I can’t even pretend that I want my daughter to have a career. My greatest wish is that she can grow up and be a “home mom,” as she calls me. My husband and I would be delighted to pitch in to make that happen, too. I wish I had skipped the doctorate and had babies instead.

  15. Anna
    Anna says:

    I don’t have time at the moment to write any details of my opinion, but I wanted to say that I thought this post was brilliant and right on target. Thank you.

  16. Ali
    Ali says:

    I used to think Penelope was full of shit when she said you should get married and have babies early, rather than waiting until you got your career on the path you wanted it to be on. Screw you, P, I thought – I can do it all!

    And then, four years ago, my career really took off. And now I’m 32 with a great career, running out of time to have babies and the truth is obvious: having babies now would blow a huge hole in the career I’ve worked so hard to have because you can’t replace my role for a year (because the learning curve means it takes a year to learn to do the job) and I don’t want to be the kind of Mom who dumps a nine-week-old infant in daycare. And then there’s the fact that I just don’t have the energy to chase a toddler around the house, let alone actually work through nine months of pregnancy.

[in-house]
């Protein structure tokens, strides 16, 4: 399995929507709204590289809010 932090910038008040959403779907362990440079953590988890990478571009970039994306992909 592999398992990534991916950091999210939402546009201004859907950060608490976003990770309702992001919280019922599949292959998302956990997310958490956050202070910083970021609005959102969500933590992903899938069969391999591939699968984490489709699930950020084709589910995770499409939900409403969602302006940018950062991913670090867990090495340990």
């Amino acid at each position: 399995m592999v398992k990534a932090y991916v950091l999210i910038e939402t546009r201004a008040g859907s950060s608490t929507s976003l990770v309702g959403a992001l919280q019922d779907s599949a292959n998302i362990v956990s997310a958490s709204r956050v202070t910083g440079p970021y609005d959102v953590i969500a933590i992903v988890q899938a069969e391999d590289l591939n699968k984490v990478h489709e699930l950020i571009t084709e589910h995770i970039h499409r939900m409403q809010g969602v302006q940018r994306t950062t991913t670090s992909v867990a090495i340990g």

So now I’m trying to get comfortable with the idea that I’ve chosen to be the breadwinner, which means that instead of getting to be the pregnant lady in this relationship, I have to watch my girlfriend experience it instead. Harder than I ever expected…

    • YesMyKidsAreSocialized
      YesMyKidsAreSocialized says:

      Ali,

      That really does sound hard, but I admire you for figuring it out. I suppose that now is a good time to embrace that reality so that you can choose happiness from this point forward. I have found that practicing mindfulness helps me tremendously.

      FYI, 32 is still young to start having a family, you will find that energy returns after the first year the baby is born. I am in my mid-late thirties and had my last child at age 33, there really isn’t *that* much running around unless my youngest is having one of her adventurous daredevil moments that give me gray hair. A lot of my friends were around the same age when they started their families and we all agree that starting later gave us the time and resources for beginning a family to bring lots of happiness without many of the struggles that younger families tend to experience.

      I wish you the best!

  17. Juliana Mann
    Juliana Mann says:

    Jonathan and I are going to talk about this in a follow up podcast, but thought I’d let you know my reaction here. If you watch the video Penelope first references in this post, my husband, Jonathan Mann, talks about an incident where I was home taking care of our three-month old (and making dinner) and he went for a run and impulsively went to a see a movie. I agree with what Penelope says that women can’t have it all. I was willing to make the sacrifices to my career. But that day he left me home alone with the baby and went to see a shitty movie (at a theater reputed to have bed begs) was a breaking point for me. He was completely tuned out to my reality.